On Tuesday, the Republican-led North Carolina state legislature overrode Democratic Gov. Roy Cooper’s vetoes of bills that would change who manages state elections and how early absentee ballot voting will operate in the state moving forward.
Republicans in the legislature have a veto-proof majority, which they attained earlier this year after Rep. Tricia Cotham, formerly a Democrat, switched parties and became a member of the GOP in the state House of Representatives. (Republicans already had a supermajority in the Senate.)
In August and September, Republicans passed a series of sweeping election reform bills that critics warn could result in voter disenfranchisement and delay the process of elections rulemaking, sowing last-minute confusion among the electorate as a result.
One of the bills will change how election boards at the county and state level are formed. Previously, the governor’s administration in North Carolina had the power to choose who ran the boards. The new policy gives the GOP and Democrats equal sway on every election board in the state — a move which, on its face, seems fair, but which critics note will undoubtedly result in deadlocking on votes relating to making access to voting easier, leaving it to state courts rather than election boards to rule on important policy matters.
As the North Carolina state Supreme Court has a Republican majority, the changes also benefit Republicans, assuming that some of the court challenges to election policies reach that level of appeal.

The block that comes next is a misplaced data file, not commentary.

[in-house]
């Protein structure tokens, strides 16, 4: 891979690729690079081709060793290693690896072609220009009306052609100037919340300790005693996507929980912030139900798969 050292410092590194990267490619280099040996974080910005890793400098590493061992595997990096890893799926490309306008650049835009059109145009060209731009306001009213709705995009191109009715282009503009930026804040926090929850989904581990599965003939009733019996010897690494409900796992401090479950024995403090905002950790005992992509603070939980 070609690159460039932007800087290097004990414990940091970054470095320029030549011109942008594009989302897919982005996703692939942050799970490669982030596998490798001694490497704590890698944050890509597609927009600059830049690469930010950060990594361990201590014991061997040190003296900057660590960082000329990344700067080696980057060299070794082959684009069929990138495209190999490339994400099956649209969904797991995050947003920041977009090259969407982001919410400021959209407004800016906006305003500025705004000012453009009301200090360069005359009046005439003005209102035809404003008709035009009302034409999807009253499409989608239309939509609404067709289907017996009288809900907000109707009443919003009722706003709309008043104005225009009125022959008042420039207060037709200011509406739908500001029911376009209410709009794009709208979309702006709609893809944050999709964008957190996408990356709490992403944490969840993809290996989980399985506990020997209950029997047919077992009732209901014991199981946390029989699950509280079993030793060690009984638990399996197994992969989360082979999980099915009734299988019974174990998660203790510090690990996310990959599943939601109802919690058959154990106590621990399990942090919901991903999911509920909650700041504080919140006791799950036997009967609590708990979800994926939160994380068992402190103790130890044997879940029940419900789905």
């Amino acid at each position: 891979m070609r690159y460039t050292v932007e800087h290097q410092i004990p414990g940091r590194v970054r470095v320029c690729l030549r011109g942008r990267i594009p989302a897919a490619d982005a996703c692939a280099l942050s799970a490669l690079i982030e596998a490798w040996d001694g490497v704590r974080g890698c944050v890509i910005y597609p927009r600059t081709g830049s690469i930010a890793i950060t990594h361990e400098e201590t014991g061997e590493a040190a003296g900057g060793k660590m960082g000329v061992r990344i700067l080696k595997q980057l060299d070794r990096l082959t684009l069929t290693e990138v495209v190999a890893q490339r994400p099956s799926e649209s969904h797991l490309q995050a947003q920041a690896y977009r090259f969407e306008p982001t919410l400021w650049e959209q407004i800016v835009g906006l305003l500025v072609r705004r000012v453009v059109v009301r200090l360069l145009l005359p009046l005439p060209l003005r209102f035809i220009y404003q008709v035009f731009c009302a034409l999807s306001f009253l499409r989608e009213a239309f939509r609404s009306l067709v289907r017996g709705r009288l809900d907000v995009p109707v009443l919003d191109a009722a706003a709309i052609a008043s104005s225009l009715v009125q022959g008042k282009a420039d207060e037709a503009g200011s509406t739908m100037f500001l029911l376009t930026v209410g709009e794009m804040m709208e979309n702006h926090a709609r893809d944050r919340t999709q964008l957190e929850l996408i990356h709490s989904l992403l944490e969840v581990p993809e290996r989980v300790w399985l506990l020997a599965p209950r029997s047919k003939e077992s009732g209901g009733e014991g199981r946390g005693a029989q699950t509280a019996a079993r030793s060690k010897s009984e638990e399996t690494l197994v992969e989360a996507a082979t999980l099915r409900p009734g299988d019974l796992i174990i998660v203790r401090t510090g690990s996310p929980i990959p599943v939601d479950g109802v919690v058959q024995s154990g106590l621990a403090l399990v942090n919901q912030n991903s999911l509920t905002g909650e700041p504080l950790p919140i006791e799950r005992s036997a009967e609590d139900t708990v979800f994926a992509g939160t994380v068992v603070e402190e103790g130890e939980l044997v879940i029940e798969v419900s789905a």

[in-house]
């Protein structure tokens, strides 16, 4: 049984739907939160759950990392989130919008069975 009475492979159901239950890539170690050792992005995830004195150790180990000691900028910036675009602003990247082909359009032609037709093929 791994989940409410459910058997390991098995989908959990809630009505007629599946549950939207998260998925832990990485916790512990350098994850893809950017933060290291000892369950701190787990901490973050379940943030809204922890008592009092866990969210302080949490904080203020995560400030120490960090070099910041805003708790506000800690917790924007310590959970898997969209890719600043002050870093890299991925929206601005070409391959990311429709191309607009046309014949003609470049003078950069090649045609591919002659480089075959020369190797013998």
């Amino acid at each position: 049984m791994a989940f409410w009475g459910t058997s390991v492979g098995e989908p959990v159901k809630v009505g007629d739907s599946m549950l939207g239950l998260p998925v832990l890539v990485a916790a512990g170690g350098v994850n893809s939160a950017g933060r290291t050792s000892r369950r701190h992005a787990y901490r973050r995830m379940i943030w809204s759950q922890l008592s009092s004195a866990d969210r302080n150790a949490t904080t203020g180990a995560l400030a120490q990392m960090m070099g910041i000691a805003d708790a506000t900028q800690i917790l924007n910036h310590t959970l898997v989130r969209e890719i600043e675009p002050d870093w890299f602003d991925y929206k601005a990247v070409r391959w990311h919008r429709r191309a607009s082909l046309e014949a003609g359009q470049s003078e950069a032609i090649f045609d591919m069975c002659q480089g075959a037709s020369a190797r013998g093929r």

Local experts have expressed concern regarding the possibility of deadlocked and delayed policy outcomes.
“There’s a lot of uncertainty around what will happen with ties. That kind of confusion is not going to help trust in the system,” Christopher Cooper, a political science professor at Western Carolina University, told The Washington Post.
The changes are coming despite voters rejecting such provisions in a statewide referendum in 2018, and courts previously striking them down as illegal.
Gov. Cooper, in his original veto message on the bills, said that the legislation “has nothing to do with election security and everything to do with Republicans keeping and gaining power.” After the legislature overrode the bills, state Sen. Natalie Murdock (D) said that the changes would “create chaos” and lead to “gridlock” in elections next year.
Another set of provisions among the bills that the Republican legislature passed over the governor’s vetoes will alter how absentee ballot voting and same-day registration work.
One of the bills will end the extended deadline for submitting absentee ballots, as well as the three-day “grace period” for such ballots to be received after an election takes place.
Voters who register to vote on Election Day will also be sent a verification notice through the mail. If that notice comes back undeliverable to local elections offices, it could be used to remove the person’s vote from the totals without notifying them.
Critics allege that a person who is unaware that their mail is being sent with an error of some kind — either due to a glitch in the system, a misprint in their address or another issue — will be disenfranchised as a result.
Two Democratic Party entities — the Democratic National Committee (DNC) and the North Carolina Democratic Party — have sued to block the changes to absentee ballot voting and same-day voter registration, filing a joint lawsuit on Tuesday and requesting a temporary injunction on the new laws until the matter can be settled in the court system.
“North Carolina Republicans’ brazen attempts to undermine the will of the people and the leadership of Gov. Cooper to strip voters of their hard-won voting rights is wholly unacceptable,” DNC chair Jaime Harrison said in a statement.
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